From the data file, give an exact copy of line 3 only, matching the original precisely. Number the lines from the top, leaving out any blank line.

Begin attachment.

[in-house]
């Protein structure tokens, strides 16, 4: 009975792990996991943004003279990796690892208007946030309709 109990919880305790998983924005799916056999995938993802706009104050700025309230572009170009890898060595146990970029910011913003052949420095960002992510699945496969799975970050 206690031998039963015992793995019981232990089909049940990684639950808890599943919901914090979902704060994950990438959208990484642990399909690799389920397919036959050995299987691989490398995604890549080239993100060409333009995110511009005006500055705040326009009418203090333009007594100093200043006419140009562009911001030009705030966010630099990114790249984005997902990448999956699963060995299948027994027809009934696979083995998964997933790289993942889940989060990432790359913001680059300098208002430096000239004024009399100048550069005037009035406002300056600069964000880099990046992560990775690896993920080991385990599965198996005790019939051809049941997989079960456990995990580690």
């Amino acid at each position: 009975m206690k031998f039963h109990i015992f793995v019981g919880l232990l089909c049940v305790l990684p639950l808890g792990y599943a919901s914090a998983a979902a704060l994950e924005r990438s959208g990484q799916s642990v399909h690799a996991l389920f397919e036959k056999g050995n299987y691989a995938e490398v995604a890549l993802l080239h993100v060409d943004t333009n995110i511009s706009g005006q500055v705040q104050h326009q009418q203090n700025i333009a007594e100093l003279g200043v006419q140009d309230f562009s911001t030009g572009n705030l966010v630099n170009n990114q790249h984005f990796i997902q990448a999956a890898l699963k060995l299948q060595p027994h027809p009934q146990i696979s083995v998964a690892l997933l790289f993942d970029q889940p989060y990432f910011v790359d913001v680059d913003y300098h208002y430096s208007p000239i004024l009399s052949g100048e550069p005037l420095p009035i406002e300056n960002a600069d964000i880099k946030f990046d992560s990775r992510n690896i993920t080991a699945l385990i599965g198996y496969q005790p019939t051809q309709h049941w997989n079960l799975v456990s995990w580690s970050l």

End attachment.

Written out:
């Amino acid at each position: 009975m206690k031998f039963h109990i015992f793995v019981g919880l232990l089909c049940v305790l990684p639950l808890g792990y599943a919901s914090a998983a979902a704060l994950e924005r990438s959208g990484q799916s642990v399909h690799a996991l389920f397919e036959k056999g050995n299987y691989a995938e490398v995604a890549l993802l080239h993100v060409d943004t333009n995110i511009s706009g005006q500055v705040q104050h326009q009418q203090n700025i333009a007594e100093l003279g200043v006419q140009d309230f562009s911001t030009g572009n705030l966010v630099n170009n990114q790249h984005f990796i997902q990448a999956a890898l699963k060995l299948q060595p027994h027809p009934q146990i696979s083995v998964a690892l997933l790289f993942d970029q889940p989060y990432f910011v790359d913001v680059d913003y300098h208002y430096s208007p000239i004024l009399s052949g100048e550069p005037l420095p009035i406002e300056n960002a600069d964000i880099k946030f990046d992560s990775r992510n690896i993920t080991a699945l385990i599965g198996y496969q005790p019939t051809q309709h049941w997989n079960l799975v456990s995990w580690s970050l």